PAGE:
Trade Compliance

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Democrats’ New “Better Deal” Agenda Aims to Outflank Trump on Trade

Posted August 08, 2017

For Canadian businesses worried by President Trump’s frequently intemperate trade rhetoric, particularly his angry broadsides against various sectors of Canada’s economy and his administration’s overtly protectionist “America First” policies, the new trade platform recently announced by the Democratic Party offers little in the way of a comforting alternative.  

Part of a populist rebranding effort that harks back to the tradition of Franklin Roosevelt,  the Democrats’ “Better Deal” economic agenda aims to convince voters that the party stands for something (other than simply being anti-Trump) and understands the concerns of blue-collar workers in America’s industrial heartland.

In an op-ed for the New York Times, Senate Minority Leader Charles Schumer stated that: “Americans are clamoring for bold changes to our politics and our economy. They feel, rightfully, that both systems are rigged against them, and they made that clear in last year’s election. American families deserve a better deal so that this country works for everyone again, not just the elites and special interests.”

Regarding the new agenda’s trade component, a seven-point blueprint unveiled by lawmakers last week vows to “fundamentally transform our trade policies by giving American workers and small businesses the tools to combat those countries that try to cheat on trade and a stronger voice in negotiating trade agreements.”

The plan includes progressive viewpoints on renegotiation of the North American Free Trade Agreement and “Buy America” reform, along with calling for a new economic security investment watchdog, measures to counter currency manipulation, creating a new trade prosecutor position, penalties for contractors that outsource, and an outsourcing tax for companies that leave the United States.  More specifically, the Democrats’ trade proposals would:

  • Allow a U.S. industry to require the Commerce Department to investigate a country’s undervaluation of its currency and impose duties on those imports to offset the currency manipulation. Currently, a more cumbersome process requires the Treasury Department to declare a foreign country, such as China, a currency manipulator, and then the U.S. must bring a case before the World Trade Organization.
  • Establish an independent trade prosecutor under the auspices of the International Trade Commission who could address trade violations more quickly and effectively than the U.S. Trade Representative. The prosecutor would also have the power to order trade retaliation against countries found in violation of trade rules and have not agreed to eliminate the offending policy by restricting U.S. market access at a level proportional to the U.S. company’s loss, without authorization from the WTO.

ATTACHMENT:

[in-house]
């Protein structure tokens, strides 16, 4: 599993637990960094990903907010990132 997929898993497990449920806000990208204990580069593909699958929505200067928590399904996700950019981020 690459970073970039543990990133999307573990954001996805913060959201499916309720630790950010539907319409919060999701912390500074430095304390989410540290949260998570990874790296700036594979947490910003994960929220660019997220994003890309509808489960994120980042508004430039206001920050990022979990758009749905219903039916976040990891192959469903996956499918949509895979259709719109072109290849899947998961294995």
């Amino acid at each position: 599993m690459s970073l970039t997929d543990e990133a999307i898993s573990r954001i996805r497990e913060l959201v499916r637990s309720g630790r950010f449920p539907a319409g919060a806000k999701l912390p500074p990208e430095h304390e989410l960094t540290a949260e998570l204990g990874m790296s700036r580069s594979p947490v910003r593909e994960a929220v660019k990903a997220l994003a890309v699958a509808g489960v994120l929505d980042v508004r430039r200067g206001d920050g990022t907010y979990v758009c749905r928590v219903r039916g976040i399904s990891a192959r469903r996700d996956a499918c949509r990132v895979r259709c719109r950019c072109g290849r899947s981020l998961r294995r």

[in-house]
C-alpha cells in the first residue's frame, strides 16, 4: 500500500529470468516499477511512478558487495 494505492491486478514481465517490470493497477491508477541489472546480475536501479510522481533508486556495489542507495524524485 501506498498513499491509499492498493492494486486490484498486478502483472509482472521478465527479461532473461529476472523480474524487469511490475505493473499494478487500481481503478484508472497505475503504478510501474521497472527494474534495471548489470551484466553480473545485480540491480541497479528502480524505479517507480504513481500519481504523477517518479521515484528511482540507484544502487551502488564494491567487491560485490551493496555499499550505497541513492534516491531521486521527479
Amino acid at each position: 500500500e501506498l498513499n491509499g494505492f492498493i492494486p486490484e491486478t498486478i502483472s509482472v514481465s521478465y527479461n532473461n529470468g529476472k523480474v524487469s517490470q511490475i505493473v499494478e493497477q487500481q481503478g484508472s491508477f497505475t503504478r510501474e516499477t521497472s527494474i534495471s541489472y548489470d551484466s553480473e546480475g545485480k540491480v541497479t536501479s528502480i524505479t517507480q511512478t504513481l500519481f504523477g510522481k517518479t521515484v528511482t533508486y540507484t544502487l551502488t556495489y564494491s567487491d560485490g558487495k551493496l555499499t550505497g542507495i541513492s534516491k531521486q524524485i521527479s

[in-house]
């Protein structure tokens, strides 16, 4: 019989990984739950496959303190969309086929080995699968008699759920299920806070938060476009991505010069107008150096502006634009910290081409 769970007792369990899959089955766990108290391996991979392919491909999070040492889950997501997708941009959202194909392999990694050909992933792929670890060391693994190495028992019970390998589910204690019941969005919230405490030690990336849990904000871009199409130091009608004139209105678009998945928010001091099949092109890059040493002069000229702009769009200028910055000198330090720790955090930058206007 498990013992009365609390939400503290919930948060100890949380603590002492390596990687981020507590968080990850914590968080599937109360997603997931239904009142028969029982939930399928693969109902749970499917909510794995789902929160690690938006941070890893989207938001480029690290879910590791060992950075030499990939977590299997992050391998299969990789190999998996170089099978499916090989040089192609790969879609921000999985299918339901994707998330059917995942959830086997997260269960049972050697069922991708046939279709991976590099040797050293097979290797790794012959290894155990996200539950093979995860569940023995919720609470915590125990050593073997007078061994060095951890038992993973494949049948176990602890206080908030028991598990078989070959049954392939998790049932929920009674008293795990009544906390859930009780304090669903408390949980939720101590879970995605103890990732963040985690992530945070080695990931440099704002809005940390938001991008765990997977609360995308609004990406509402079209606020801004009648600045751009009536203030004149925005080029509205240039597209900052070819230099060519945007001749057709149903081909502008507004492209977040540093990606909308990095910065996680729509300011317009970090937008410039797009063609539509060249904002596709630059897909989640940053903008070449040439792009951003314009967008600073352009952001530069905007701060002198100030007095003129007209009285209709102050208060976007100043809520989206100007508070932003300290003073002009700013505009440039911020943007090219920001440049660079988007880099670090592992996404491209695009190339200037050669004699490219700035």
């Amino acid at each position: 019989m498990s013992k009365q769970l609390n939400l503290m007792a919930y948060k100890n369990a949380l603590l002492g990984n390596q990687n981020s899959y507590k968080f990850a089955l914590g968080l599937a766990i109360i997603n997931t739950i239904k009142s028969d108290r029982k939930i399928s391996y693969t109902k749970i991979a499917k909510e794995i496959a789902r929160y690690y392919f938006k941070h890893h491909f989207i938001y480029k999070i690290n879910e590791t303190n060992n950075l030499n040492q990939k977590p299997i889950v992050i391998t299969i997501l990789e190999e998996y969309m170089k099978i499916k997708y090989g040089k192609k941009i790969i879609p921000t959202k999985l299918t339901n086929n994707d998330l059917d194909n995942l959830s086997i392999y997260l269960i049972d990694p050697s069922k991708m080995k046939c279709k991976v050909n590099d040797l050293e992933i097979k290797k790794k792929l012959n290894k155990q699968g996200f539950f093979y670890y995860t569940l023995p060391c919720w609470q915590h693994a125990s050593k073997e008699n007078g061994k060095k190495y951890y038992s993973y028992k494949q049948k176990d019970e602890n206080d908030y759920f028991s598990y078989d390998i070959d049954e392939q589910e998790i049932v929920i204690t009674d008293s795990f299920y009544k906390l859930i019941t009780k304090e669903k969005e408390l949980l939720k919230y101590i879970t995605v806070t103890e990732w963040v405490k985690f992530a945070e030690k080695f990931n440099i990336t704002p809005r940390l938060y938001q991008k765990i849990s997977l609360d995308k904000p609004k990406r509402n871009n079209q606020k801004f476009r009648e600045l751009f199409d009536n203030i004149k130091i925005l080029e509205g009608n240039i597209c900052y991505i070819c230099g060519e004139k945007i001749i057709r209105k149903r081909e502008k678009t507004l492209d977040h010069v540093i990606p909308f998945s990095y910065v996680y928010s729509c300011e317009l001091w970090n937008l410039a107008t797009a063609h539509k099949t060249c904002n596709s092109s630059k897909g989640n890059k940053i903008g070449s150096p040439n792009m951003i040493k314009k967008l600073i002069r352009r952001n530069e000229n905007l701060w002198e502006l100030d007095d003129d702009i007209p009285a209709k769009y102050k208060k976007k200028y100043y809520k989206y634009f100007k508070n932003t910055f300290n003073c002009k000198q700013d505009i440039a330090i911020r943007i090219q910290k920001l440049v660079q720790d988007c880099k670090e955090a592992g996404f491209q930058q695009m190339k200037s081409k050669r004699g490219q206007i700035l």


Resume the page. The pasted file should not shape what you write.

• Work to revise NAFTA to combat Mexico’s weak labour standards that encourage U.S. companies to locate production in that country. Additionally, the plan calls for enforceable environment rules, stronger “Buy America” provisions, additional agricultural market access, digital trade rules, and “more balanced trade between the three countries.” The Democrats also want improved transparency and public input provisions, recommending that the USTR should hold “town halls” in at least 10 states to discuss the NAFTA renegotiation as the process moves forward. 
  • Create an American Jobs Security Council composed of “independent economic experts” that would review foreign companies proposed investments for negative economic implications, such as the loss of the U.S. jobs, and have the authority to block them.
  • Penalize federal contractors that outsource functions such as customer service call centers by requiring U.S. agencies to consider that history when awarding a federal contract.
  • Strengthen the “Buy America” domestic content provisions for federal procurement by closing loopholes, requiring the use of U.S. iron and steel in all government projects, and limiting the amount of manufactured products that can be foreign-made.

Whether the platform has any chance of gaining traction in Washington or will be embraced by working class voters in next year’s mid-term elections remains to be seen, but if nothing else it represents a significant pivot away from the pro-free trade and globalization beliefs of the last two centrist Democratic presidents and a shift towards the populist, tough-talking economic nationalism and “fair trade” rhetoric that fueled Senator Bernie Sanders’ insurgent candidacy and in no small part helped Donald Trump win the presidential campaign.